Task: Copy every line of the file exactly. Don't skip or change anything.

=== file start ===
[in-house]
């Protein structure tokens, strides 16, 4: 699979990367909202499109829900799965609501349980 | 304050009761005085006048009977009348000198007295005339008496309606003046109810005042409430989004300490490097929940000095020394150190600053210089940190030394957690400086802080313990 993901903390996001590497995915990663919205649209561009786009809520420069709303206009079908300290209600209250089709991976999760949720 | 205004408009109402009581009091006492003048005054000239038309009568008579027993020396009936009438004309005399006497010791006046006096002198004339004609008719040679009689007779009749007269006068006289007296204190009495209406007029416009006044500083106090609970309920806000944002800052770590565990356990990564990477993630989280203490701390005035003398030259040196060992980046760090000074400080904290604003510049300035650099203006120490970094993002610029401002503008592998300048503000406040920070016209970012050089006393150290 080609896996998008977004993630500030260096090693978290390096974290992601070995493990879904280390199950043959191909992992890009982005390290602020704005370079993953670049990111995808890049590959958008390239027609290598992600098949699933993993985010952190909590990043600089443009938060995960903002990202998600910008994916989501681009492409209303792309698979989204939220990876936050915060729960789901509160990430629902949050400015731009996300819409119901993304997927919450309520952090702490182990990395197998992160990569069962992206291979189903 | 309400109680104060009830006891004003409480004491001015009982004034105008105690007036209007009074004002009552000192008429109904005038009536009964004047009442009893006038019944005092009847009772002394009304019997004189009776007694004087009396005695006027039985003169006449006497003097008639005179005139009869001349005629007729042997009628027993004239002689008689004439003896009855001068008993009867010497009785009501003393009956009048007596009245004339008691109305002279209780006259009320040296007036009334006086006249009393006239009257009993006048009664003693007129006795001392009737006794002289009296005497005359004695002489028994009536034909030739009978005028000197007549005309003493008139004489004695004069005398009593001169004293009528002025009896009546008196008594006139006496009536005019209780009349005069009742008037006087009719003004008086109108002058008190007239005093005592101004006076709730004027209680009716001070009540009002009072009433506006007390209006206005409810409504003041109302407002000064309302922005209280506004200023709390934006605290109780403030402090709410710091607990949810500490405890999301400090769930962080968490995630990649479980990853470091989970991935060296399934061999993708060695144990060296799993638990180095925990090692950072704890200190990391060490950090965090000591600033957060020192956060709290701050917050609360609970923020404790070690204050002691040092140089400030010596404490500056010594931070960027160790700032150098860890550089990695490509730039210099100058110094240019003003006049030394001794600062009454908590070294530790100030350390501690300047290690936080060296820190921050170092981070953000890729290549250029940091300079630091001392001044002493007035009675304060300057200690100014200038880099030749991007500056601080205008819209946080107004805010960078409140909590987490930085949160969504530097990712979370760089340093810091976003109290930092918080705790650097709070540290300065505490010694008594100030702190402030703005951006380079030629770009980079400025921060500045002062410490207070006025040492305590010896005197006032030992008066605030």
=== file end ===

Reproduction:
[in-house]
């Protein structure tokens, strides 16, 4: 699979990367909202499109829900799965609501349980 | 304050009761005085006048009977009348000198007295005339008496309606003046109810005042409430989004300490490097929940000095020394150190600053210089940190030394957690400086802080313990 993901903390996001590497995915990663919205649209561009786009809520420069709303206009079908300290209600209250089709991976999760949720 | 205004408009109402009581009091006492003048005054000239038309009568008579027993020396009936009438004309005399006497010791006046006096002198004339004609008719040679009689007779009749007269006068006289007296204190009495209406007029416009006044500083106090609970309920806000944002800052770590565990356990990564990477993630989280203490701390005035003398030259040196060992980046760090000074400080904290604003510049300035650099203006120490970094993002610029401002503008592998300048503000406040920070016209970012050089006393150290 080609896996998008977004993630500030260096090693978290390096974290992601070995493990879904280390199950043959191909992992890009982005390290602020704005370079993953670049990111995808890049590959958008390239027609290598992600098949699933993993985010952190909590990043600089443009938060995960903002990202998600910008994916989501681009492409209303792309698979989204939220990876936050915060729960789901509160990430629902949050400015731009996300819409119901993304997927919450309520952090702490182990990395197998992160990569069962992206291979189903 | 309400109680104060009830006891004003409480004491001015009982004034105008105690007036209007009074004002009552000192008429109904005038009536009964004047009442009893006038019944005092009847009772002394009304019997004189009776007694004087009396005695006027039985003169006449006497003097008639005179005139009869001349005629007729042997009628027993004239002689008689004439003896009855001068008993009867010497009785009501003393009956009048007596009245004339008691109305002279209780006259009320040296007036009334006086006249009393006239009257009993006048009664003693007129006795001392009737006794002289009296005497005359004695002489028994009536034909030739009978005028000197007549005309003493008139004489004695004069005398009593001169004293009528002025009896009546008196008594006139006496009536005019209780009349005069009742008037006087009719003004008086109108002058008190007239005093005592101004006076709730004027209680009716001070009540009002009072009433506006007390209006206005409810409504003041109302407002000064309302922005209280506004200023709390934006605290109780403030402090709410710091607990949810500490405890999301400090769930962080968490995630990649479980990853470091989970991935060296399934061999993708060695144990060296799993638990180095925990090692950072704890200190990391060490950090965090000591600033957060020192956060709290701050917050609360609970923020404790070690204050002691040092140089400030010596404490500056010594931070960027160790700032150098860890550089990695490509730039210099100058110094240019003003006049030394001794600062009454908590070294530790100030350390501690300047290690936080060296820190921050170092981070953000890729290549250029940091300079630091001392001044002493007035009675304060300057200690100014200038880099030749991007500056601080205008819209946080107004805010960078409140909590987490930085949160969504530097990712979370760089340093810091976003109290930092918080705790650097709070540290300065505490010694008594100030702190402030703005951006380079030629770009980079400025921060500045002062410490207070006025040492305590010896005197006032030992008066605030």